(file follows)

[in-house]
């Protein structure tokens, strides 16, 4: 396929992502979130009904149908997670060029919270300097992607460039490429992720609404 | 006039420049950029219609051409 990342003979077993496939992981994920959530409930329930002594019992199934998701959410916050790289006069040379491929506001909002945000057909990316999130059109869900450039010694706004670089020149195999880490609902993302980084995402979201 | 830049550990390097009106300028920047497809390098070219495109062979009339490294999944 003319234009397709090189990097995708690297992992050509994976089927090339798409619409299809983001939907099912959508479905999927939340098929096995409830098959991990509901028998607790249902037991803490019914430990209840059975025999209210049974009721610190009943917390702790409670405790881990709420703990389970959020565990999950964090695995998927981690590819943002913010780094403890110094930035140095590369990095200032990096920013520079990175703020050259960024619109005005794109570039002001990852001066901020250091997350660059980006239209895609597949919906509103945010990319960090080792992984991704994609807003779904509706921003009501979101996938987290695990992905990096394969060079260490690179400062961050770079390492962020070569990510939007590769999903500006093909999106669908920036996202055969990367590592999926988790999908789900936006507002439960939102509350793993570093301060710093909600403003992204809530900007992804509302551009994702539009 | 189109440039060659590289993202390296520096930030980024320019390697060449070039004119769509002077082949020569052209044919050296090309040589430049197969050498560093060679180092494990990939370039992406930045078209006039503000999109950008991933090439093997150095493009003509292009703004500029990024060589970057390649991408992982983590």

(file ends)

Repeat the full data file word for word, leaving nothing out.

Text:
[in-house]
């Protein structure tokens, strides 16, 4: 396929992502979130009904149908997670060029919270300097992607460039490429992720609404 | 006039420049950029219609051409 990342003979077993496939992981994920959530409930329930002594019992199934998701959410916050790289006069040379491929506001909002945000057909990316999130059109869900450039010694706004670089020149195999880490609902993302980084995402979201 | 830049550990390097009106300028920047497809390098070219495109062979009339490294999944 003319234009397709090189990097995708690297992992050509994976089927090339798409619409299809983001939907099912959508479905999927939340098929096995409830098959991990509901028998607790249902037991803490019914430990209840059975025999209210049974009721610190009943917390702790409670405790881990709420703990389970959020565990999950964090695995998927981690590819943002913010780094403890110094930035140095590369990095200032990096920013520079990175703020050259960024619109005005794109570039002001990852001066901020250091997350660059980006239209895609597949919906509103945010990319960090080792992984991704994609807003779904509706921003009501979101996938987290695990992905990096394969060079260490690179400062961050770079390492962020070569990510939007590769999903500006093909999106669908920036996202055969990367590592999926988790999908789900936006507002439960939102509350793993570093301060710093909600403003992204809530900007992804509302551009994702539009 | 189109440039060659590289993202390296520096930030980024320019390697060449070039004119769509002077082949020569052209044919050296090309040589430049197969050498560093060679180092494990990939370039992406930045078209006039503000999109950008991933090439093997150095493009003509292009703004500029990024060589970057390649991408992982983590």